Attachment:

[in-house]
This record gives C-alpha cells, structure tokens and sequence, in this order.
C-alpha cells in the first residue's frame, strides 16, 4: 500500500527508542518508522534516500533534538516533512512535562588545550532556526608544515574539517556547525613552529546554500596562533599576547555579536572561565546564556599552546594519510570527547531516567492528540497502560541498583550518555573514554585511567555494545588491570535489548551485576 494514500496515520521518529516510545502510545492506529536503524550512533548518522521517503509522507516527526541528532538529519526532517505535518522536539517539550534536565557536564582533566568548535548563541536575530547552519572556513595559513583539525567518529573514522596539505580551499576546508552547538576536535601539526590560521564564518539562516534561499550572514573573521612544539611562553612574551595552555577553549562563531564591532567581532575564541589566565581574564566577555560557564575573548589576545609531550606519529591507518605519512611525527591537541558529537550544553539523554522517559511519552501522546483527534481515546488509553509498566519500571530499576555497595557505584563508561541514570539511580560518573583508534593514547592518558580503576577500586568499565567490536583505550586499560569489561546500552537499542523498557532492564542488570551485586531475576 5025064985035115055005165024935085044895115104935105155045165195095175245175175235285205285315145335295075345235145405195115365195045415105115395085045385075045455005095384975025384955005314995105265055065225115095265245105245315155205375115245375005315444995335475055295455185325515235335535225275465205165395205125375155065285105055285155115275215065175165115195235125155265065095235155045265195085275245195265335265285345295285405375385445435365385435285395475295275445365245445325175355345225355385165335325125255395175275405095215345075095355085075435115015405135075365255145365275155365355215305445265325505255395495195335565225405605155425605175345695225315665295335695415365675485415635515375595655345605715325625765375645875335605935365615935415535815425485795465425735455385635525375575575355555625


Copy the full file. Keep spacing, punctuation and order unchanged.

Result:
[in-house]
This record gives C-alpha cells, structure tokens and sequence, in this order.
C-alpha cells in the first residue's frame, strides 16, 4: 500500500527508542518508522534516500533534538516533512512535562588545550532556526608544515574539517556547525613552529546554500596562533599576547555579536572561565546564556599552546594519510570527547531516567492528540497502560541498583550518555573514554585511567555494545588491570535489548551485576 494514500496515520521518529516510545502510545492506529536503524550512533548518522521517503509522507516527526541528532538529519526532517505535518522536539517539550534536565557536564582533566568548535548563541536575530547552519572556513595559513583539525567518529573514522596539505580551499576546508552547538576536535601539526590560521564564518539562516534561499550572514573573521612544539611562553612574551595552555577553549562563531564591532567581532575564541589566565581574564566577555560557564575573548589576545609531550606519529591507518605519512611525527591537541558529537550544553539523554522517559511519552501522546483527534481515546488509553509498566519500571530499576555497595557505584563508561541514570539511580560518573583508534593514547592518558580503576577500586568499565567490536583505550586499560569489561546500552537499542523498557532492564542488570551485586531475576 5025064985035115055005165024935085044895115104935105155045165195095175245175175235285205285315145335295075345235145405195115365195045415105115395085045385075045455005095384975025384955005314995105265055065225115095265245105245315155205375115245375005315444995335475055295455185325515235335535225275465205165395205125375155065285105055285155115275215065175165115195235125155265065095235155045265195085275245195265335265285345295285405375385445435365385435285395475295275445365245445325175355345225355385165335325125255395175275405095215345075095355085075435115015405135075365255145365275155365355215305445265325505255395495195335565225405605155425605175345695225315665295335695415365675485415635515375595655345605715325625765375645875335605935365615935415535815425485795465425735455385635525375575575355555625